You should expect to pay either a flat fee for the service, or an hourly rate, mileage and related expenses. You should also expect to pay for the time the investigator spends compiling a written report and video editing, as required.
Have a Contract
The idea of a contract scares a lot of people. However, you should require a contract. A good contract, or retainer agreement, will protect the interest of both the private investigator and the customer. You will know what the private investigator expects from you and what you are obligated to. For example, if you hinder the investigation you have forfeited your retainer. On the flip side, you know what you expect from the private detective for the money you are paying in retainer.
Do You Pay if Nothing Happens?
Some of these nationwide referral companies offer that you will pay nothing if nothing happens. Beware of this offer. They are either working in such volume that they are looking for an average financial return, or they are using such inexperience investigators that they are paying them a cheap subcontract rate and you are getting what they pay for.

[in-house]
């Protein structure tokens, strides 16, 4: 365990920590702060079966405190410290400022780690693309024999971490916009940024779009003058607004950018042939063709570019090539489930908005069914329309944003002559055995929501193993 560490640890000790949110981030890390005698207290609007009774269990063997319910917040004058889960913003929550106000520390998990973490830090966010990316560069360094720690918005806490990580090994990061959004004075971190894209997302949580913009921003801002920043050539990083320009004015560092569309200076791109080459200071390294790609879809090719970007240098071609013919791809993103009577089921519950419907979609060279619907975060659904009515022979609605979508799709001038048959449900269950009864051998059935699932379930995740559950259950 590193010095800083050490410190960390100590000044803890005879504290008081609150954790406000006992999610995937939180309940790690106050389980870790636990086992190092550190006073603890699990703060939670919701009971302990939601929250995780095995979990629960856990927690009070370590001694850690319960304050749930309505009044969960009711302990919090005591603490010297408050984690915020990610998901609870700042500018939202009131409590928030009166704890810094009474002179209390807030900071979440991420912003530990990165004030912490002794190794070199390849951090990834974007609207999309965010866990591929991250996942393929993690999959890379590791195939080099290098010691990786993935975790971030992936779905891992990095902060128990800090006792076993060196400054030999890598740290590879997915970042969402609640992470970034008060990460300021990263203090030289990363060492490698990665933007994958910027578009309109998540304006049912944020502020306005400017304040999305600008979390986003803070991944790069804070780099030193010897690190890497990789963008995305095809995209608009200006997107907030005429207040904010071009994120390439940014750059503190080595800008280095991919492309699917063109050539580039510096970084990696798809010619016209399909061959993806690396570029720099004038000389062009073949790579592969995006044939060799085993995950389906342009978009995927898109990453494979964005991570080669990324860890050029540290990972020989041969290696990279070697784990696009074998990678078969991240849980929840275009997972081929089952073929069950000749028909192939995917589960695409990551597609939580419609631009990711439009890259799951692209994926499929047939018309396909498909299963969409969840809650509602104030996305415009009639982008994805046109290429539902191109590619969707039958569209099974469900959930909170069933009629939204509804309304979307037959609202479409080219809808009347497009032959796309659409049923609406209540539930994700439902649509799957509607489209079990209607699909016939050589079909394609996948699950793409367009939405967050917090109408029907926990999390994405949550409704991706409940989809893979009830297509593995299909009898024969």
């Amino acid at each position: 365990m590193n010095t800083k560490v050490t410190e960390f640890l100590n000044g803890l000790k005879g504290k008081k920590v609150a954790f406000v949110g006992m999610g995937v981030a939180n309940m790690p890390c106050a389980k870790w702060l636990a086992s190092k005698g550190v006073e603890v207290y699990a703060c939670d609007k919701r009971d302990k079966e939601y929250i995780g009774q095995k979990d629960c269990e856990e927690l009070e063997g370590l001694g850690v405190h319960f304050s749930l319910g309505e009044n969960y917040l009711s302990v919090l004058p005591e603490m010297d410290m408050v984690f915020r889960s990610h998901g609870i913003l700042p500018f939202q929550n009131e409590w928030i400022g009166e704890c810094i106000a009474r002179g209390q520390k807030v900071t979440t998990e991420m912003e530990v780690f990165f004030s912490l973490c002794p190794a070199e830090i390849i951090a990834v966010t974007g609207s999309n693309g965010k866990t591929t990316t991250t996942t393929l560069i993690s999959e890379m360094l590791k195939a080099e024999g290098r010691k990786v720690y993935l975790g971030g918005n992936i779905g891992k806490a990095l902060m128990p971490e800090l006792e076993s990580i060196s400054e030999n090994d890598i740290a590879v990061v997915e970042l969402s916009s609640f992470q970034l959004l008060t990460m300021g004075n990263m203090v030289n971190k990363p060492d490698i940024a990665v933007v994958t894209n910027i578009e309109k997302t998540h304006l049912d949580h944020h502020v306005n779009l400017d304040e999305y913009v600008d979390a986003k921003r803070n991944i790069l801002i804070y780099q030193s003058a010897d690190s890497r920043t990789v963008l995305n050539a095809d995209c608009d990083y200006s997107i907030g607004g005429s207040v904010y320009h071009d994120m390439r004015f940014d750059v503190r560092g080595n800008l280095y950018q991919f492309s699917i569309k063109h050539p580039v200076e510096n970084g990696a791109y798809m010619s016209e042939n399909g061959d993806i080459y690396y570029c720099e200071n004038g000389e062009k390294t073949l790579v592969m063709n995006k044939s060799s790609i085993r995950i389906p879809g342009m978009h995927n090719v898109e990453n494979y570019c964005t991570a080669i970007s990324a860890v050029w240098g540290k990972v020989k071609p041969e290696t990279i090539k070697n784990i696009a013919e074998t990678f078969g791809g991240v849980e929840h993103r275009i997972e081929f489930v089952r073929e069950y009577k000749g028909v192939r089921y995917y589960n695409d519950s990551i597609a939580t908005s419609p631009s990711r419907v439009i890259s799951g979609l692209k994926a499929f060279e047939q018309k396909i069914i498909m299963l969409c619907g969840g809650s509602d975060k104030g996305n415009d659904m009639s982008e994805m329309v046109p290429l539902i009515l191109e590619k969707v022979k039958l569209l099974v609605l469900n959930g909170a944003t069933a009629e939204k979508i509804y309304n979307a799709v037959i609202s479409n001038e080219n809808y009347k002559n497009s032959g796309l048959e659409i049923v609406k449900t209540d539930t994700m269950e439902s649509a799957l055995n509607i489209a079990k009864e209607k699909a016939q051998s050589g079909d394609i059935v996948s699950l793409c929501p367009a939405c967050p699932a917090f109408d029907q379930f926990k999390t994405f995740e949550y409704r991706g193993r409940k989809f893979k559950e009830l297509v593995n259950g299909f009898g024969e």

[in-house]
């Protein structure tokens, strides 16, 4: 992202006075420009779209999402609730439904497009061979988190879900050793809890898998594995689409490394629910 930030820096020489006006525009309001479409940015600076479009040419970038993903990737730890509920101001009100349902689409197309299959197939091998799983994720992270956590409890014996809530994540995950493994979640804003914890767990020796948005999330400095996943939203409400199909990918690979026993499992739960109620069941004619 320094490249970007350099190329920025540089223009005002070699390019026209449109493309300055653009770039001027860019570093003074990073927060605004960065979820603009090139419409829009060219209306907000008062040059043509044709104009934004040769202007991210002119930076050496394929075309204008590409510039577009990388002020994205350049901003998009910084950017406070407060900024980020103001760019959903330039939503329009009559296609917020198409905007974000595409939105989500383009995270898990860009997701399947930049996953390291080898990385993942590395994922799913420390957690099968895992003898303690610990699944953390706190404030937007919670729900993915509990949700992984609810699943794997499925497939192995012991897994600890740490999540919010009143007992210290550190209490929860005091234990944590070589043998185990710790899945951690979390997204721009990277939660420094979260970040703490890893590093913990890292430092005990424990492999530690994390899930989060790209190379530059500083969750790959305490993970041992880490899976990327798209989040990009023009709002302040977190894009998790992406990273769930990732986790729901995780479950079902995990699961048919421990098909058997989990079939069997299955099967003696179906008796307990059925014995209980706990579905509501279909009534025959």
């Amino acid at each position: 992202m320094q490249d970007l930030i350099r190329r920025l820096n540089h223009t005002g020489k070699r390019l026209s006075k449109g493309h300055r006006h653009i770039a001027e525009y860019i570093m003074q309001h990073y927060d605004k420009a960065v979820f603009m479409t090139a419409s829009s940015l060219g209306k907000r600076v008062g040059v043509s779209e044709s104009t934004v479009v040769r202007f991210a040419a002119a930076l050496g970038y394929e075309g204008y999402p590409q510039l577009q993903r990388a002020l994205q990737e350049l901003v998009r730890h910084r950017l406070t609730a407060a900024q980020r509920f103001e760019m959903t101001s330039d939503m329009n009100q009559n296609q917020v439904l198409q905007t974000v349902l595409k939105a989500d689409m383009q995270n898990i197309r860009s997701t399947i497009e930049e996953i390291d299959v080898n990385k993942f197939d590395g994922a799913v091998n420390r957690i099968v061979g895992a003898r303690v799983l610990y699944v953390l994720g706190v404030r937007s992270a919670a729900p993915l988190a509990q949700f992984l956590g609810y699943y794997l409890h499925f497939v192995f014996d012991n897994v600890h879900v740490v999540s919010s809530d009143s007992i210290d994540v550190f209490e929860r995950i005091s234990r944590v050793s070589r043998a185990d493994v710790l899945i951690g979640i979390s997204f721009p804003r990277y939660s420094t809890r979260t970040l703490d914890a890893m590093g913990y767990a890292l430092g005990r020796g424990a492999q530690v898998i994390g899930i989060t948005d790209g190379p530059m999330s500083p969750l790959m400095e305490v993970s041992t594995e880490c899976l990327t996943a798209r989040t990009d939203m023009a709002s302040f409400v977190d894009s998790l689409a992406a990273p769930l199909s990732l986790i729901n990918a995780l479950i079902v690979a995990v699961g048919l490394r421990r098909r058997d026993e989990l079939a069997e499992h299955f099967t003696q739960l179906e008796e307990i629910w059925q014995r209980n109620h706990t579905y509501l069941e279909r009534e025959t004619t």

If, for example, you hire someone to watch your spouse because you are expecting they are cheating, you should still expect to pay for that investigators hourly rate, mileage and any associated expenses (video medium). However, an ethical and professional private investigator will take video of the scene they are watching once per hour with a time/date stamp to show they were there and what they were observing at that time.
There are a variety of reasons why nothing may be happening. It could be, the target is not doing what you thought they were doing. In the case of a cheating spouse, it may be the other person was not available on that particular day.
Another possibility when it comes to surveillance is how paranoid is the person the investigator is watching. The more you have confronted him or her recently about your suspicions, the more likely they are going to be looking over their shoulder more frequently, making the investigators job tougher. If the target is driving well over the speed limit and running traffic lights, you cannot expect the investigator to put themselves and others at risk because of this.
Now You Know
This list certainly is not inclusive. However, now you may be more aware of what are reasonable expectations and how to maximize your investment in getting the peace of mind you are looking for.